Thirteen is the age of what Shaw calls ‘the birth of the moral passion’ - that is, the period when ideas are not abstractions but realities, when they are food and drink. The changes of puberty have altered one’s old conception of oneself. Identity vanishes; one’s inner being becomes formless, chaos waiting for the act of creation. There is a brooding feeling of anticipation; the clouds lie there, fragmentary, slate grey, waiting for the wind. And a book, a symphony, a poem, is not merely another ‘experience’ but a mystery, a wind blowing from the future. The problem of death is still far away; but the problem of life seems quite as tremendous. The mind contemplates vistas of time, the emptiness of space, and knows that the ‘ordinariness’ of everyday life is an illusion. And as the everyday becomes less real, so ideas are seen to be the only reality, and the mind that shapes them the only true power in this world of blind natural forces.
From The Philosopher's Stone; a novel by Colin Wilson, 1969
The above passage could describe my own adolescent development of consciousness; a phase which lasted up to age twenty-one and then went off the rails by regressing into pseudo-adolescent immaturity for a couple of decades.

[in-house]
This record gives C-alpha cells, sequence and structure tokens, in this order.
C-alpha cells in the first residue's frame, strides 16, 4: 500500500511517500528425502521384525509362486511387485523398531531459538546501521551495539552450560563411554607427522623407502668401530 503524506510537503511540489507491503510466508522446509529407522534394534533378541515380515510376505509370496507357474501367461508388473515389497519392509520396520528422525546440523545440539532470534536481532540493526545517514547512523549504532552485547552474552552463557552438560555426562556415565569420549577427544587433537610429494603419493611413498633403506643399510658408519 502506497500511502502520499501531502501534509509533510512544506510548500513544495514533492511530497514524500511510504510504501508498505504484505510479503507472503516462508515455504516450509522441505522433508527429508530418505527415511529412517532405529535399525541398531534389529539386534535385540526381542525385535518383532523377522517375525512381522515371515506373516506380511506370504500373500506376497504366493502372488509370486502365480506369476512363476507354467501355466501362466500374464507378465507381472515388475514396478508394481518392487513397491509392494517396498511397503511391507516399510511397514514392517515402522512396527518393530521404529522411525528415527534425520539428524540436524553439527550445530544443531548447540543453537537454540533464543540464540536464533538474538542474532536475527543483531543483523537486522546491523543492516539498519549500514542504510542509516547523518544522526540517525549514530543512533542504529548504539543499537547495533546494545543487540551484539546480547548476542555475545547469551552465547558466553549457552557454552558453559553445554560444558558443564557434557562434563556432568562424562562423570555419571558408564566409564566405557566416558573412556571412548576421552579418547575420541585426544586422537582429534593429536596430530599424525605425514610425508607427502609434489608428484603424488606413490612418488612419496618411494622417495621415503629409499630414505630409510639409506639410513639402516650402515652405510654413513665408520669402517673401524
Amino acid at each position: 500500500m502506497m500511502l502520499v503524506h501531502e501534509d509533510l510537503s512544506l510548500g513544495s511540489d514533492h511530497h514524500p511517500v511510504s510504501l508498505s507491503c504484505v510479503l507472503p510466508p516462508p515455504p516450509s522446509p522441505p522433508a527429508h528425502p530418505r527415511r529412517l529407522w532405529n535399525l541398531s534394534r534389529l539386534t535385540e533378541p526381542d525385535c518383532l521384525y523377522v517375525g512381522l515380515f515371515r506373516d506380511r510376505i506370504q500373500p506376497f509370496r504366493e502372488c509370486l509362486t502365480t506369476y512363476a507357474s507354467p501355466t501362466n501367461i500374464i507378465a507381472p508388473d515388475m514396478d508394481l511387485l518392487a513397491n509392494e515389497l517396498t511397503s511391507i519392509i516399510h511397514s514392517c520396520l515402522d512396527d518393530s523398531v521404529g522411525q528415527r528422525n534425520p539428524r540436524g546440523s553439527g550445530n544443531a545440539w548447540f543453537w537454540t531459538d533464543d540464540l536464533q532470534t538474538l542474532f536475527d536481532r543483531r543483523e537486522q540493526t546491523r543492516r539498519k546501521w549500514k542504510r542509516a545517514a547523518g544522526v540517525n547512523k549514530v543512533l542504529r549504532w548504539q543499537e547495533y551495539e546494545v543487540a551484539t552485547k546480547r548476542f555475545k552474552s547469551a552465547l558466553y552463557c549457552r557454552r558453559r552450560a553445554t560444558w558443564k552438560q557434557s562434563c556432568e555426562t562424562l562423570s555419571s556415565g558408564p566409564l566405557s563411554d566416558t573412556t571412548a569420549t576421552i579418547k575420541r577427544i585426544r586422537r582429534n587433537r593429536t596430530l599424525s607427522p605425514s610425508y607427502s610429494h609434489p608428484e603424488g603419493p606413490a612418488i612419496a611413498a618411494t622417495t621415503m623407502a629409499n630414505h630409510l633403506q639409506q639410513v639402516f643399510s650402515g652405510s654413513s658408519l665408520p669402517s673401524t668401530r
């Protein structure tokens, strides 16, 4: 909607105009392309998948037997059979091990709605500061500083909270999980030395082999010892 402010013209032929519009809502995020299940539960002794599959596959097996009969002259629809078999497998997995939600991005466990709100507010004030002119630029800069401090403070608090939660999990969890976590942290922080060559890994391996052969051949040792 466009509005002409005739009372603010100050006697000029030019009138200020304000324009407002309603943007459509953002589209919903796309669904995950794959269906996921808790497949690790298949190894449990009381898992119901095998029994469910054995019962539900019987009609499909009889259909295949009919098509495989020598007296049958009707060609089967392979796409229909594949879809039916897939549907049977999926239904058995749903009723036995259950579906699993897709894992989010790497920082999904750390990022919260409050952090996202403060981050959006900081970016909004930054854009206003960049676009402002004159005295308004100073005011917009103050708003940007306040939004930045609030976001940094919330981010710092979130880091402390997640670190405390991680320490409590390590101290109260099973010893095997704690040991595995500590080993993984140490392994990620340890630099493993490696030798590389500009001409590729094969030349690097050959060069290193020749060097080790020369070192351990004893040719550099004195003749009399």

The reason was much the same as reported by CS Lewis in his autobiography Surprised by Joy which was that I strove to maintain or expand the highest experiences of ecstatic consciousness - 'Joy' - but found these actually becoming less frequent and intense.
I failed to become a Christian, and thereby failed to discover a reality of purpose, meaning and personal participation in 'the universe'.
Yet in retrospect I can perceive that all of the necessary ingredients were in-place for me to take the step into Romantic Christianity: that is Bernard Shaw, Colin Wilson and William Arkle.
From Shaw (which I began reading aged thirteen) I took the idea of Creative Evolution; which was that the purpose of life was to attain higher states of consciousness; and that this was (for someone like me) a master passion.
From Colin Wilson I learned that this could be the basis of a positive and optimistic world view; in contrast to the nihilism and despair of the prevalent Western culture.
From William Arkle (had I read him with more care and seriousness) I could have got that these ideas only become deep, strong and courageous with the insight that behind all is a personal and loving God who created reality with the aim of raising Men to divine level - by a process based (as Shaw perceived) on our own efforts, trials and errors.
Also from Arkle that this development (or 'evolution', in the older meaning) took place in the setting of a universe of Beings - where all of creation was alive, conscious and in relationship.
Yes, all the required ingredients were indeed there - but I tool a very long, slow and tortuous route to notice, learn and assemble them.